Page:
The third Yama, Asteya, is best translated as “nonstealing.” But Asteya is far more than not taking a material object that isn’t ours.
One-upping is an example of violating Asteya. When we compare ourselves to others, many times we feel lacking in some way. This often leads us to react out of jealousy. Here is a story of such a reaction. Sally and I were sitting at our friend Gertrude’s dining room table one dreary New England Fall morning. Gertrude was excitedly telling us about her recent holiday to France. While we were sipping peppermint tea, she was painting with words a lovely picture of the Loire Valley; beautiful rolling hills, dramatic old castles, bicyclists meandering down the windy country roads, and vast fields of grapes surrounding quaint wineries. It was a story of picnics with wine, cheese, and French bread. We were lost in the moment, a lovely afternoon in the French countryside. Then Sally suddenly blurts out, “Guess where I’m going on holiday next month? Gary is taking me to the Caribbean! Yes, we are going to St Croix for a whole week!” It was like screeching tires, shattering glass, and crunching metal.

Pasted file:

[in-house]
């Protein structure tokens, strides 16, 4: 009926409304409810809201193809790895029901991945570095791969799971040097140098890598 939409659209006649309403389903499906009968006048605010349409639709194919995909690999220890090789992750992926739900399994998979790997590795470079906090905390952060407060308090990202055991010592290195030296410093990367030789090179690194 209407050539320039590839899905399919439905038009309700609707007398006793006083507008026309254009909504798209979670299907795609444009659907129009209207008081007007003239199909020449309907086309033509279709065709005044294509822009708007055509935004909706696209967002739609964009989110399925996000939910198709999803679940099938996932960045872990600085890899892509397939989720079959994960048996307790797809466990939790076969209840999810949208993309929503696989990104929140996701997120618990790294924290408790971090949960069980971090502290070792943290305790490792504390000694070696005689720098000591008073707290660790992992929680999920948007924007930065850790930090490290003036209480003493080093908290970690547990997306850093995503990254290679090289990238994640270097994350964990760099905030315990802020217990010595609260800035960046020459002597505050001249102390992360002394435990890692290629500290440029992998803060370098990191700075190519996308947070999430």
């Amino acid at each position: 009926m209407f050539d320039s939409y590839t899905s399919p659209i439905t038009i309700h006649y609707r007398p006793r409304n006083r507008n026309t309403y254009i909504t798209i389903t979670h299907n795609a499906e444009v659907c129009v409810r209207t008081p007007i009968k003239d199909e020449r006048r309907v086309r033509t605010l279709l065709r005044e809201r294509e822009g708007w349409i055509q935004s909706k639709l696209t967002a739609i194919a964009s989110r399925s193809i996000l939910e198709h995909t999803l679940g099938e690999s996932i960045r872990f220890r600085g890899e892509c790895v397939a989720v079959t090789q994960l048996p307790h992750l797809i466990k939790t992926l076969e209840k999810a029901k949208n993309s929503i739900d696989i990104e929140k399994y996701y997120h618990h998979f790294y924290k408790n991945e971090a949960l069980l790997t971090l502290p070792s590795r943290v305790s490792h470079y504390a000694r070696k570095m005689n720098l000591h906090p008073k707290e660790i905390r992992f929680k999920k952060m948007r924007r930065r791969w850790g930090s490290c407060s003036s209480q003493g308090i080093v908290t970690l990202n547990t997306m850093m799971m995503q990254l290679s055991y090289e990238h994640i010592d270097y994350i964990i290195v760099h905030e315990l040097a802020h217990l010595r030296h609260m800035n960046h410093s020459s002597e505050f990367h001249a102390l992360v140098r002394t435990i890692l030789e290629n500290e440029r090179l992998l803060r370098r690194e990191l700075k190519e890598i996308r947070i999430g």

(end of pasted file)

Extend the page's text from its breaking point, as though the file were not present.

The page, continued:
What just happened? Well, Sally just stole from Gertrude. She tore the conversation away and made it about herself. I bet you can recall a time when you’ve been a victim of this type of stealing. Or, have you ever been guilty of this kind of theft? We are good people, so why do we do this? It’s simply an attempt to make us feel better about ourselves, to boost our own ego. But it doesn’t work that way, all we do is drag everyone down with us. There’s no boost from this—not for anyone.
But if we engage with others’ experiences, really listen and focus that energy inwards, we get excited about their lives and our own life. We grow, learn and elevate. From that vantage point, we can gain the ability to help elevate others, to build them up versus dragging them down.